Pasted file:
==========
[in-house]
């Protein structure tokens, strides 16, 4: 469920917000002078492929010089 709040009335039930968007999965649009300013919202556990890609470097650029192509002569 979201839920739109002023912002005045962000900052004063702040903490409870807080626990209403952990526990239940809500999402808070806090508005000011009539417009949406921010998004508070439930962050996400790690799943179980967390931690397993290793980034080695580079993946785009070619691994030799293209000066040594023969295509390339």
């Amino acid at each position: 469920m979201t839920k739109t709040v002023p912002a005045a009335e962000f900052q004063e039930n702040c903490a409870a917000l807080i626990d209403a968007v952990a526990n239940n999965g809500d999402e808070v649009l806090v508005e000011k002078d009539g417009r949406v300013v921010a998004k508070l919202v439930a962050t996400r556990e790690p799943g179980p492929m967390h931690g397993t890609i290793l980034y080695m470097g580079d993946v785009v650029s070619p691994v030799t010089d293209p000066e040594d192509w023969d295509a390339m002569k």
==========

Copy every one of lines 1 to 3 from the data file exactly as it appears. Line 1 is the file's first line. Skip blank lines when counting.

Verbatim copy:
[in-house]
């Protein structure tokens, strides 16, 4: 469920917000002078492929010089 709040009335039930968007999965649009300013919202556990890609470097650029192509002569 979201839920739109002023912002005045962000900052004063702040903490409870807080626990209403952990526990239940809500999402808070806090508005000011009539417009949406921010998004508070439930962050996400790690799943179980967390931690397993290793980034080695580079993946785009070619691994030799293209000066040594023969295509390339």
């Amino acid at each position: 469920m979201t839920k739109t709040v002023p912002a005045a009335e962000f900052q004063e039930n702040c903490a409870a917000l807080i626990d209403a968007v952990a526990n239940n999965g809500d999402e808070v649009l806090v508005e000011k002078d009539g417009r949406v300013v921010a998004k508070l919202v439930a962050t996400r556990e790690p799943g179980p492929m967390h931690g397993t890609i290793l980034y080695m470097g580079d993946v785009v650029s070619p691994v030799t010089d293209p000066e040594d192509w023969d295509a390339m002569k």